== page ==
When Padres pitcher Blake Snell has a bad day, he turns to Ken Griffey Jr.
Well, not exactly.
Snell never got the chance to play with his favorite player, but he does spend a lot of quality time with Junior, the 10-year-old labrador retriever he named after the Hall of Fame outfielder.
It’s a strange honor that might not even be aware of, Snell says.
“I think I’ve told him, but I don’t think he would know or care to know,” Snell says. “It’s more I care. … It’s cool having a dog named after my favorite player.”
Junior’s been with Snell since his time in the minor leagues. Snell says he always wanted a chocolate lab, so after playing his first full professional season in 2012, he went out and got one. Now, 10 years and a cross-country move later, Junior is still the one Snell goes to following a rough game. “Whenever I’m upset or I [have] a bad day, I always go to Junior,” Snell says. “He’s been through all of my rough patches since I’ve been in pro ball. … He understands.”
“Something that I really cherish about him is how much I know that he actually loves me and cares about me every day,” Snell adds. “Good, bad, the day doesn’t really matter when I see him. He’s just excited to see me. … And that means more to me than anything.”
In the years since getting Junior, Snell’s picked up a Cy Young Award, has been named an MLB All-Star and has even gotten a second dog: Deuce. The 1 1/2–year-old pup was named by Snell’s girlfriend, Haeley, who already has a dog named Ace. The younger dog is a “cuddle bug,” Snell says—especially with Junior.
“Deuce loves to just throw his body on people, and especially Junior’s face,” he says. “Junior takes the abuse and doesn’t really care. But they’re definitely best friends. And they definitely love each other a lot.”
Another thing Deuce loves? Dancing, though Snell does it with him less now that he’s no longer a puppy. “I lift him up, and I’ll hold him. And I’ll dance with him, and I’ll put his head on my shoulder. He’ll just be sitting there and loving it,” he says.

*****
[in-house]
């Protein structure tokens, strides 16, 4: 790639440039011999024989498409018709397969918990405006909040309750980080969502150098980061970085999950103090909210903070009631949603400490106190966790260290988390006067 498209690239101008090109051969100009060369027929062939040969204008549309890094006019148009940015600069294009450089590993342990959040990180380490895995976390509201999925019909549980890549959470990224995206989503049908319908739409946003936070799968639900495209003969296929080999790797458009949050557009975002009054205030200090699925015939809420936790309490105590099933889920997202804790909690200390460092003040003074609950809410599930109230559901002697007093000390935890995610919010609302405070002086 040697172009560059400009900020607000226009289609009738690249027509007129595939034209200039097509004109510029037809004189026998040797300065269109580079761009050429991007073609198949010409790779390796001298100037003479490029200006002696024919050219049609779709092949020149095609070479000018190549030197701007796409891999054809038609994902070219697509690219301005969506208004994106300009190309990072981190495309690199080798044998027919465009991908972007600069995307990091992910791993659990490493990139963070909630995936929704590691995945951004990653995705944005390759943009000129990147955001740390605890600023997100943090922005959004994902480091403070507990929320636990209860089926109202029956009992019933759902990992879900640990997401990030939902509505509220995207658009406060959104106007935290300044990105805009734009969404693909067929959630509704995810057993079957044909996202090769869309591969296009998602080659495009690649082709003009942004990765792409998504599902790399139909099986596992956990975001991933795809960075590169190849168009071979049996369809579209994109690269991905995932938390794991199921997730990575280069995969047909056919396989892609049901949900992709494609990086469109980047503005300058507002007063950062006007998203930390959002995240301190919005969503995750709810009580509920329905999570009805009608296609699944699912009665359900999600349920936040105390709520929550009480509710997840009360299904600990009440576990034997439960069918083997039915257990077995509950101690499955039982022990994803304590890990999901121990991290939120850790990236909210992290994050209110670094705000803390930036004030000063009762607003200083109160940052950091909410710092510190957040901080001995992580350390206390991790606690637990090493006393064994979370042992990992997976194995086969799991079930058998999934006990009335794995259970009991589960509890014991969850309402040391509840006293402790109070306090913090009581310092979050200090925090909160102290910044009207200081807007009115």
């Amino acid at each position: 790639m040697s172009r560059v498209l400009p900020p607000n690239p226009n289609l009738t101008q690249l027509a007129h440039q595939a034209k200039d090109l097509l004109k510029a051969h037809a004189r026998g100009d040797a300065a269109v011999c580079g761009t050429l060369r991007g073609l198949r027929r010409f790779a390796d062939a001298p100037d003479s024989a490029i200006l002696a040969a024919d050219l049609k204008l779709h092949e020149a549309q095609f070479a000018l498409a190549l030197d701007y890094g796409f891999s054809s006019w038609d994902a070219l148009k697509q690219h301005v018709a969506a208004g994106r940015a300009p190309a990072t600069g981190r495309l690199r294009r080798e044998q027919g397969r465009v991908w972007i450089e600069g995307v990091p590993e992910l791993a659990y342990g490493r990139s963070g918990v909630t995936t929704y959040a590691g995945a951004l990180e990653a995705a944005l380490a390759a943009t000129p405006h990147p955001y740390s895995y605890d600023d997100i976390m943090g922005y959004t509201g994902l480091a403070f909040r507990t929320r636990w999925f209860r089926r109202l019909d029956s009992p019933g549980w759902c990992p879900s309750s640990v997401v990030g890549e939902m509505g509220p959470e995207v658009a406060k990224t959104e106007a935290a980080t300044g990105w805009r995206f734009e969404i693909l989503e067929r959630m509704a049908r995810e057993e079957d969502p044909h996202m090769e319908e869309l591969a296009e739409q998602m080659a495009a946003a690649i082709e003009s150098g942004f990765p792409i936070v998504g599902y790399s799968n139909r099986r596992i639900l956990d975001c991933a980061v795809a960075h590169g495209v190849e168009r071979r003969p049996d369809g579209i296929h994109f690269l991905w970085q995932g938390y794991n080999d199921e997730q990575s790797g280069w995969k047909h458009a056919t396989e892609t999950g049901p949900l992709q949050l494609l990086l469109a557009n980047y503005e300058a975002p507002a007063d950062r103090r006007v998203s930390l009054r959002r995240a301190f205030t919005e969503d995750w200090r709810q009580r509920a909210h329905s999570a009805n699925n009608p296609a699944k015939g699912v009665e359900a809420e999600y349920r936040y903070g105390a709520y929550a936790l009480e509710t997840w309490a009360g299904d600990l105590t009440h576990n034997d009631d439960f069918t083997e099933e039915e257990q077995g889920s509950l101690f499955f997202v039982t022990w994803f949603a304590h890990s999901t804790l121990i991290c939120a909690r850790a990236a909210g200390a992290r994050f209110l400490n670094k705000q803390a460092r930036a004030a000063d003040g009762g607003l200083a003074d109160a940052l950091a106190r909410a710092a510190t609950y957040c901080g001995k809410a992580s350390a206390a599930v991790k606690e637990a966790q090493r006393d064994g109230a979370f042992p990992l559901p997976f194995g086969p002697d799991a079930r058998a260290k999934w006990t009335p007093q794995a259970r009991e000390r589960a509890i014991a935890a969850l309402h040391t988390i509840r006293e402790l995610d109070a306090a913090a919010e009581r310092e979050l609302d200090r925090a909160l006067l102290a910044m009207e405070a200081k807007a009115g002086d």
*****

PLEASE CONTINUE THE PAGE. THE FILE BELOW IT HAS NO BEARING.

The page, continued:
Both dogs made the journey from Tampa Bay to San Diego when Snell was traded from the Rays to the Padres in 2020. Snell says Junior and Deuce both handled the transition well, but one thing has never gotten easier: leaving the two pooches behind when he’s on the road. “Obviously, I don’t like it, and I prefer to be with them everywhere,” Snell says. “But when I come home, it’s always great because when I open the door, they both come sprinting.”
“[Deuce] comes like a crash [test] dummy, just sliding across. And then Junior comes … and then he just waits for me. And then we go sit on the couch. And then that’s when I express my love to them and how much I miss them.”
Beyond having a big impact on Snell’s personal life, Junior and Deuce also frequently make a splash with the public on social media. Snell says fans love being able to connect with their favorite athletes over pets. When he streams online, Snell’s usually bombarded with requests to show the dogs.
“And then when I show them, it’s all these lovey-dovey emojis in the chat and stuff like that,” he adds.
The fascination with pets follows Snell to the Padres’ bullpen. When he’s warming up, he’ll often speak to eager fans about their own animals.
“It’s cool that we could find a love of our pets, more than just the love of baseball,” Snell says. “It’s cool that I can connect with fans that way.”
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